The Barna Group just released results of a survey examining changes in worldview among Christians over the last 13 years. For students who have taken the Rockbridge Seminary course, “The Theology and Practice of Discipleship,” the survey results point to the need for effective discipleship programs in the local church, especially for children (and to help parents become disciple-makers). Barna wrote:
Overall, the current research revealed that only 9% of all American adults have a biblical worldview. Among the sixty subgroups of respondents that the survey explored was one defined by those who said they have made a personal to commitment to Jesus Christ that is important in their life today and that they are certain that they will go to Heaven after they die only because they confessed their sins and accepted Christ as their savior. Labeled “born again Christians,” the study discovered that they were twice as likely as the average adult to possess a biblical worldview. However, that meant that even among born again Christians, less than one out of every five (19%) had such an outlook on life.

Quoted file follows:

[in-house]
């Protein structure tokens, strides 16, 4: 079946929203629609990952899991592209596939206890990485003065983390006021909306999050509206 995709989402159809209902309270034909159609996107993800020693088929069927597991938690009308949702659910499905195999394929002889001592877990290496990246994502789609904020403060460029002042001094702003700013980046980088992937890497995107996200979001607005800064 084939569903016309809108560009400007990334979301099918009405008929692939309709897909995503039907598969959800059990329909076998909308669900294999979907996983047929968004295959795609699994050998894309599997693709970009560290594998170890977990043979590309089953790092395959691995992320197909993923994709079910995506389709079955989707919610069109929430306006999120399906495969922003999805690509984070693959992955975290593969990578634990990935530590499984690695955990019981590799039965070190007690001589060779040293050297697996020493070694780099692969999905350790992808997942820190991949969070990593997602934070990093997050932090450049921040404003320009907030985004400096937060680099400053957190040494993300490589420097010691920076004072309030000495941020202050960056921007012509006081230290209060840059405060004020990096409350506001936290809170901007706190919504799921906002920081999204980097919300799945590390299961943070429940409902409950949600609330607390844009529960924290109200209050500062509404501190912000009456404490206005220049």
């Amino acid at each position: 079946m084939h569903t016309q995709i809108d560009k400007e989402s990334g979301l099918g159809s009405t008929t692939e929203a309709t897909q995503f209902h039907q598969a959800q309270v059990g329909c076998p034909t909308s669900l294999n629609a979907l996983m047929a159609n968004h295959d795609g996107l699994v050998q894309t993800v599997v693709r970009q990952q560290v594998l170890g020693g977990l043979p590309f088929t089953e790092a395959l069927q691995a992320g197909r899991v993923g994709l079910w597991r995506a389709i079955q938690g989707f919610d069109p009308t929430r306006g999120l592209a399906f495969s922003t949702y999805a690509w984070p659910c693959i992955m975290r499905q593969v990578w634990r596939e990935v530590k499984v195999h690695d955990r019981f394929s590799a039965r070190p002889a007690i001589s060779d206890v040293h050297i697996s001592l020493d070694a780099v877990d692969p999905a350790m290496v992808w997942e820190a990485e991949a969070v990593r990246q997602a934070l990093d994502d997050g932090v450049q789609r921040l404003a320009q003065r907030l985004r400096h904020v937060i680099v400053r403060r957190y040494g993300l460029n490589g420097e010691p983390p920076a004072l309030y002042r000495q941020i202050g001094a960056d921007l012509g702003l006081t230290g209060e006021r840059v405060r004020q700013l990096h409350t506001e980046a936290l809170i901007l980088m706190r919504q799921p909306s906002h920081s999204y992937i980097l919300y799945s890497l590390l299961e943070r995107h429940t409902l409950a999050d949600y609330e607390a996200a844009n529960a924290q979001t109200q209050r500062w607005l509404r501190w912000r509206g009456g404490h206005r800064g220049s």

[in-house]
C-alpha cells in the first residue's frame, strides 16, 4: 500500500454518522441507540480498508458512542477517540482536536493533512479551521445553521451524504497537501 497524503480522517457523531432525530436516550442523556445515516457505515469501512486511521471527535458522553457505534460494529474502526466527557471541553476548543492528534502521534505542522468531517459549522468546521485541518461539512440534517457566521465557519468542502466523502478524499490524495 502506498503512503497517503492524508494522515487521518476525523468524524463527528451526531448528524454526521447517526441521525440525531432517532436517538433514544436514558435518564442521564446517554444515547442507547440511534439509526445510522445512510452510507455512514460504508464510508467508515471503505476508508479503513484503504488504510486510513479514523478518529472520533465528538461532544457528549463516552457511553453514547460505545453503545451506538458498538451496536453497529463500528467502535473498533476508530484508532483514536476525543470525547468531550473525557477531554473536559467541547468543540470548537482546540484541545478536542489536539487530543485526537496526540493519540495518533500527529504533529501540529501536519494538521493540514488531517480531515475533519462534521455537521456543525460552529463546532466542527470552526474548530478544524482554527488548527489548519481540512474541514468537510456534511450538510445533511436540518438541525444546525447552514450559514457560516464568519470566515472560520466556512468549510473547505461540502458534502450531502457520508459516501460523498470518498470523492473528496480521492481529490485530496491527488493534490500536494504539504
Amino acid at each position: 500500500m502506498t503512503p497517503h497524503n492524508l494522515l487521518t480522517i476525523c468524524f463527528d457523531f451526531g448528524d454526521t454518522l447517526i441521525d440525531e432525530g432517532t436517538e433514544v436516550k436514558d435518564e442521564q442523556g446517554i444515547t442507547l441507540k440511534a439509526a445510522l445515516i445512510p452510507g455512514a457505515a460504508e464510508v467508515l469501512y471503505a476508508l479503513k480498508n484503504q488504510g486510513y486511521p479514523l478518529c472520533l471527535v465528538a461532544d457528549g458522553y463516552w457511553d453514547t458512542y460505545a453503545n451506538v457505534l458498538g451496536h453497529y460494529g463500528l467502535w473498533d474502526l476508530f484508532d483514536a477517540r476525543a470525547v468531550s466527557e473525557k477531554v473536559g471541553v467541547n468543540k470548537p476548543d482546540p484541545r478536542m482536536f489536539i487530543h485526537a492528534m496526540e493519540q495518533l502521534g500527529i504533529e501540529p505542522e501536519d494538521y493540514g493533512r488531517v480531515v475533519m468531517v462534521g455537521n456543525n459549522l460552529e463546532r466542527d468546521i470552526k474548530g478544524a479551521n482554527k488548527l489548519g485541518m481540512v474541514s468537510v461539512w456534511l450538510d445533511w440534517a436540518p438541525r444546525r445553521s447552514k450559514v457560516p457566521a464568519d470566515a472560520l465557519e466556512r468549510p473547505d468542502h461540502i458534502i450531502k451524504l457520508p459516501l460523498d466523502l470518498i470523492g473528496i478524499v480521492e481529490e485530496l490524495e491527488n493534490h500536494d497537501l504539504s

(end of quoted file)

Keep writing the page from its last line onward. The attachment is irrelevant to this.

The firm’s studies have also pointed out that a person’s worldview is primarily shaped and is firmly in place by the time someone reaches the age of 13; it is refined through experience during the teen and early adult years; and then it is passed on to others during their adult life. Such studies underscore the necessity of parents and other influencers being intentional in how they help develop the worldview of children.